Connect information to your clients needs
Information only sells when it meets a client's needs. Hard data should only be part of the story. For example, your publication reaches 10,000 readers, but 75% fall into your advertiser's target demographic. Your competitor also reaches 10,000 readers, but only 40% of their readers fall into the advertiser's target demographic.

Be armed with your publication's data, but present it as information. Using data effectively can increase sales and add to your publication's bottom line.

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Magazine Readers Vary on the Economy

Magazine Readers Vary on the EconomyDifferent magazine audiences have different attitudes toward the economy, according to Affinity and Experian Simmons, which surveyed readers of various titles to discover their feelings about the future for the Affinity AMS / Experian Simmons magazine database, which combines print and digital magazine audience estimates from Affinity's American Magazine Study with consumer insights from the Simmons National Consumer Study.

Overall, Affinity and Simmons found that when it comes to opinions about the economy, U.S. adults are divided roughly into thirds, with 32% believing that economic conditions will worsen over the next year, 38% predicting no significant change in the nation's economic health over the same period, and 30% expressing optimism that America's economy will be better off one year from now.

However, these proportions varied quite a bit when Affinity and Simmons took a closer look at the attitudes of different magazine audiences, in both print and online.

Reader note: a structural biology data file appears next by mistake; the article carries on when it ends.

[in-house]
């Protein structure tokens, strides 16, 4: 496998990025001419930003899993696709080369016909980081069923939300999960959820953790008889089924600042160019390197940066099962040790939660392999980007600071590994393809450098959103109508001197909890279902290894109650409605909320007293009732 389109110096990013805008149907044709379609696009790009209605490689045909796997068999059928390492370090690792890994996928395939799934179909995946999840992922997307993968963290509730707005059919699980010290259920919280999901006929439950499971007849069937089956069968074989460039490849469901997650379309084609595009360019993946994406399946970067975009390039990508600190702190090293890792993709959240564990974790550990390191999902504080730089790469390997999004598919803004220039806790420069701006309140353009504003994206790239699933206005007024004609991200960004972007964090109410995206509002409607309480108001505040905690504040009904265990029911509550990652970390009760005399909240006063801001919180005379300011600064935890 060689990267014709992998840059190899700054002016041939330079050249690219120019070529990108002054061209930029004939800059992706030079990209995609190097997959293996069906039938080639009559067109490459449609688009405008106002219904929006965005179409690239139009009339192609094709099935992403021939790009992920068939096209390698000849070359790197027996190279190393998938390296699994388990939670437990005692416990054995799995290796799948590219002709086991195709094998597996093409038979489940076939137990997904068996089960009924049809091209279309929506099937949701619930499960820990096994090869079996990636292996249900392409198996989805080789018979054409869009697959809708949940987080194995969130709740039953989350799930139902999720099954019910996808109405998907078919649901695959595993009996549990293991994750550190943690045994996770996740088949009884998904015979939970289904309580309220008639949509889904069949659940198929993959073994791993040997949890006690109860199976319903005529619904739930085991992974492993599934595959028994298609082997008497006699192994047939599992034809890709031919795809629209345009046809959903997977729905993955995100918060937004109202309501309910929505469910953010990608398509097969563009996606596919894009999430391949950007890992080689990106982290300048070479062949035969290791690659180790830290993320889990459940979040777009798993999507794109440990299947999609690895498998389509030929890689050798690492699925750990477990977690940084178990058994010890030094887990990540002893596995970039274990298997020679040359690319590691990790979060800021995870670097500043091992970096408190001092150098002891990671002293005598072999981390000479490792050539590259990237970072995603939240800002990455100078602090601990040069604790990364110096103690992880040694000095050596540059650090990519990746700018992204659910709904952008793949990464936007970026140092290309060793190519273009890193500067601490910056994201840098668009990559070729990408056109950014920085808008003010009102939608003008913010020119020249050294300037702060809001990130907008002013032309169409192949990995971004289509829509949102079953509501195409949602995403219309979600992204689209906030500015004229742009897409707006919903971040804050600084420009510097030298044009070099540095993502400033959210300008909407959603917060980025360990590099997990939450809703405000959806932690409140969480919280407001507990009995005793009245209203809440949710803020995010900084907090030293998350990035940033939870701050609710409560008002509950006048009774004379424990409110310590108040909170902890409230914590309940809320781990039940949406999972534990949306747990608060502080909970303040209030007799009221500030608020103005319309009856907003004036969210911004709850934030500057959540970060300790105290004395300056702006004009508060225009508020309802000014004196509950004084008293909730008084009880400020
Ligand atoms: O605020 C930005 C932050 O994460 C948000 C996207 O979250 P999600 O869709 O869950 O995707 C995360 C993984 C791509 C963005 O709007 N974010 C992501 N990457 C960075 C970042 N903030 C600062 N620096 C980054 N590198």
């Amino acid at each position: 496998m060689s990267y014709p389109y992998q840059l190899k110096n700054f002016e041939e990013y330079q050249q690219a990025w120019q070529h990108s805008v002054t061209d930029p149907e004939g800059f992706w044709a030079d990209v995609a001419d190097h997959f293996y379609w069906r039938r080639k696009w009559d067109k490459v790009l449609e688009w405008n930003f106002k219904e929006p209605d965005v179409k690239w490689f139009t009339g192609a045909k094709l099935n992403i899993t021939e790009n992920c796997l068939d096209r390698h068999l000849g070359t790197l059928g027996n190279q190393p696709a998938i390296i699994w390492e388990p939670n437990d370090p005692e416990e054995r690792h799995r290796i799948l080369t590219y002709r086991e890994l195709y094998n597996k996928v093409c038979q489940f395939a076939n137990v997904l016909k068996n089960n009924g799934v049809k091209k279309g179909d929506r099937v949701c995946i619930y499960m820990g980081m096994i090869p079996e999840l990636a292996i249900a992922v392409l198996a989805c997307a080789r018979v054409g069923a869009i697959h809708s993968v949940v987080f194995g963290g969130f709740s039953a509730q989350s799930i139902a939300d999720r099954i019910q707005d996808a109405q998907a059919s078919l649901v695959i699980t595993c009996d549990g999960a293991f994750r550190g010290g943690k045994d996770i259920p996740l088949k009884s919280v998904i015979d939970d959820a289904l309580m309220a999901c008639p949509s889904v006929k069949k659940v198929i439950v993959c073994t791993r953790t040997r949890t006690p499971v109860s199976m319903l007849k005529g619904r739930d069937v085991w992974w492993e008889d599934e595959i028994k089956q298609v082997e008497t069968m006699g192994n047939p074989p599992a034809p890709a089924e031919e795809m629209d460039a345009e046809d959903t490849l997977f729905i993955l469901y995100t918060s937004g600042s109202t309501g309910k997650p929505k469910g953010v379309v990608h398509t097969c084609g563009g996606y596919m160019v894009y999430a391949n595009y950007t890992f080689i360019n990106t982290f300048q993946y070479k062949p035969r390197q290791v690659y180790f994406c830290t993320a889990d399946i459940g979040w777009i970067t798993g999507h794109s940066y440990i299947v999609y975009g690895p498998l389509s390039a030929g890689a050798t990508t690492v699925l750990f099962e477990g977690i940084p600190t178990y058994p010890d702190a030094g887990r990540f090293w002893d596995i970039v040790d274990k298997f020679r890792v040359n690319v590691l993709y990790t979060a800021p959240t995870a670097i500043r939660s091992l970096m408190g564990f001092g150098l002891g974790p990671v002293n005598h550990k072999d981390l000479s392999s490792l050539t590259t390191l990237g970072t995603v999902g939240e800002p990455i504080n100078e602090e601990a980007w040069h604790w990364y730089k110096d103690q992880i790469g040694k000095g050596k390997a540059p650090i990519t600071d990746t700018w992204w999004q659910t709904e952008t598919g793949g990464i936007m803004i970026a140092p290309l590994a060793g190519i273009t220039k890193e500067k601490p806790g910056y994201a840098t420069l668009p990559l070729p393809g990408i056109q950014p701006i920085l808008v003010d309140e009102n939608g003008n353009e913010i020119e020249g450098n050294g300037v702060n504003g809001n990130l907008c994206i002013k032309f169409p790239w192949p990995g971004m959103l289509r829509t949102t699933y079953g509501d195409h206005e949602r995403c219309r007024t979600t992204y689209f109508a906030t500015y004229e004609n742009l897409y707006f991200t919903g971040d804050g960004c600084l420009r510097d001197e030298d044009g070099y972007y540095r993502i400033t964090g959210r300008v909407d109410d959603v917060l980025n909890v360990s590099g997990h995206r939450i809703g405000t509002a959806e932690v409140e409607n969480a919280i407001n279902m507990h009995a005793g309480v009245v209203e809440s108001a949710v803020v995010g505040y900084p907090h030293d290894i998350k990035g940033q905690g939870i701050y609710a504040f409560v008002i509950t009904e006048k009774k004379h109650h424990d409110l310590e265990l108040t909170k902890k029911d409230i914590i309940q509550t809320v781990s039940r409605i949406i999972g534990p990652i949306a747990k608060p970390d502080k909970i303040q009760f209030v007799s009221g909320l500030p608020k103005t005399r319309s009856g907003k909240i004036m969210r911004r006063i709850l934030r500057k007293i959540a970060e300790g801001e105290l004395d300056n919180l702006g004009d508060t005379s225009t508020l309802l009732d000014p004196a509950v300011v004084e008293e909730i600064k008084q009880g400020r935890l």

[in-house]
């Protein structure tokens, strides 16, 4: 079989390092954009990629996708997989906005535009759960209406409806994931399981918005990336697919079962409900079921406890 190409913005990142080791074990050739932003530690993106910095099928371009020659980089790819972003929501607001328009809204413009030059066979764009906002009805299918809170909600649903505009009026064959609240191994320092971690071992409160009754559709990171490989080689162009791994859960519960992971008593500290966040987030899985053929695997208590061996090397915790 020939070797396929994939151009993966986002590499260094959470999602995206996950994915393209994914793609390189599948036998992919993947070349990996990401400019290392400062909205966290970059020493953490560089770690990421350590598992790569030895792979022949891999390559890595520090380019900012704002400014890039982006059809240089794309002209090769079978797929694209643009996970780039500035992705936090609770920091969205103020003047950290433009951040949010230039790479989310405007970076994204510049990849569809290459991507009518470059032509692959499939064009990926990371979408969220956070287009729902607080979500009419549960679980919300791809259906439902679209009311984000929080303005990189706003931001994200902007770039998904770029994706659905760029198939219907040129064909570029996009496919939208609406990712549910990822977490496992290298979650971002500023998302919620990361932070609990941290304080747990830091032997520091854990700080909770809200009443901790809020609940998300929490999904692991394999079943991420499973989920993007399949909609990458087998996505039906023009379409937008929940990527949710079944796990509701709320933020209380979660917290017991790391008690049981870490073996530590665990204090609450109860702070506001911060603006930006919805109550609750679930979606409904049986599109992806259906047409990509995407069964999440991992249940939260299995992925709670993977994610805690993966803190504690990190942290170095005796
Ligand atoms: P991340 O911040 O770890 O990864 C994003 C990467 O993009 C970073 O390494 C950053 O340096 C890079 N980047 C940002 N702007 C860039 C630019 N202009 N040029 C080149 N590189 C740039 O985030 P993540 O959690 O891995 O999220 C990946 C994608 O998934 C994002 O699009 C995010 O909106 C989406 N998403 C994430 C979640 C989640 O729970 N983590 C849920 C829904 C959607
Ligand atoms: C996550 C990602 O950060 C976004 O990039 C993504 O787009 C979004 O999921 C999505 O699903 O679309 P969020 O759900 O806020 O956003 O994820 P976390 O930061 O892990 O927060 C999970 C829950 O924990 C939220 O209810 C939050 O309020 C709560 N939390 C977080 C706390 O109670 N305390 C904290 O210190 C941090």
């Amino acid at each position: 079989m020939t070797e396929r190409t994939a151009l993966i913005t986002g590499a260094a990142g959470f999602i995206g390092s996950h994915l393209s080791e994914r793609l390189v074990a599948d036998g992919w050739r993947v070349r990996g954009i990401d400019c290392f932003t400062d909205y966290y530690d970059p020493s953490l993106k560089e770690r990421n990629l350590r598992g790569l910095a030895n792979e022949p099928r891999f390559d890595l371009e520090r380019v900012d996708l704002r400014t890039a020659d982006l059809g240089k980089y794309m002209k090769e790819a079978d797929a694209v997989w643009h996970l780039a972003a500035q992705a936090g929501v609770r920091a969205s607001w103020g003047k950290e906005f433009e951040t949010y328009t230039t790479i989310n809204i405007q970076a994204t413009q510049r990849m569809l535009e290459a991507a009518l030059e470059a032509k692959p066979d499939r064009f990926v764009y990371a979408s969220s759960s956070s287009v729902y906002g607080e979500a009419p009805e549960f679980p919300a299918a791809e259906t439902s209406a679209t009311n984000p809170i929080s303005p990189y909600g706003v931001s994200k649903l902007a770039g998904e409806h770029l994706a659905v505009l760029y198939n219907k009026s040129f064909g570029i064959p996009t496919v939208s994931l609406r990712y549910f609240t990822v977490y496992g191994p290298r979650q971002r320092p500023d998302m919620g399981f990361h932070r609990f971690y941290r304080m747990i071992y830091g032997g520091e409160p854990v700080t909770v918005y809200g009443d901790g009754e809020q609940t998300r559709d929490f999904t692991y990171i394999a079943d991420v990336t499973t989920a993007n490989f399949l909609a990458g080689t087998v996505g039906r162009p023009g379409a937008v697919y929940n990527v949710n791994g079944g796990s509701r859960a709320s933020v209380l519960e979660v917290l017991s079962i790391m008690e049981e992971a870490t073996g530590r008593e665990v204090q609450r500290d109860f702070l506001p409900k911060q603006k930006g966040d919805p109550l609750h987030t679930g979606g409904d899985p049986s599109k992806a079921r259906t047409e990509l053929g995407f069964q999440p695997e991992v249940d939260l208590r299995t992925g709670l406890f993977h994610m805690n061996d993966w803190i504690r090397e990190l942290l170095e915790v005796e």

Interestingly, the highest proportions of optimists on the print side – meaning print readers who said they believe the economy will be better a year from now – were found in the audiences for African-American-interest magazines, including Essence, where 50% agreed, Ebony (46%), Jet (44%) and Black Enterprise (42%). Also scoring relatively high in optimism were readers of Elle Decor (43%) and the audiences for New York Magazine, Men's Journal, Life & Style Weekly, Tennis and Veranda, which scored 39% across the board.

Among magazine website visitors, the most optimistic audiences were found at Bridal Guide (55%), Harvard Business Review (49%), Dwell (48%), and Outside, Bicycling and Parenting (46% each). Also scoring higher than average on the optimism index were online readers for Car Craft, Organic Gardening, Black Enterprise and Traditional Home (45% each).

The most optimistic mobile audiences for magazines seemed to be dominated by women: 45% of Lucky's mobile readers said they believe the economy will be better a year from now, followed by Allure (43%), Seventeen (42%) and Fitness (42%).

© 2011 MediaPost Communications.

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Events Calendar

Event CalendarCRMA Winter Publisher's Round Table
January 12 – 14, 2012
Rancho Mirage, CA

Emerging Media Conference
January 23 – 26, 2012
San Francisco, CA

MPA Postal Summit
January 26, 2012
New York, NY

AABP Winter Conference 2012
January 27 – 29, 2012
Puerto Vallarta, Mexico

All Things DD: Dive Into Media
January 30 – 31, 2012
Laguna Nigel, CA


If you have an event that you would like to announce, please send your information

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Tablet News Readers Significant, But Only a Harbinger...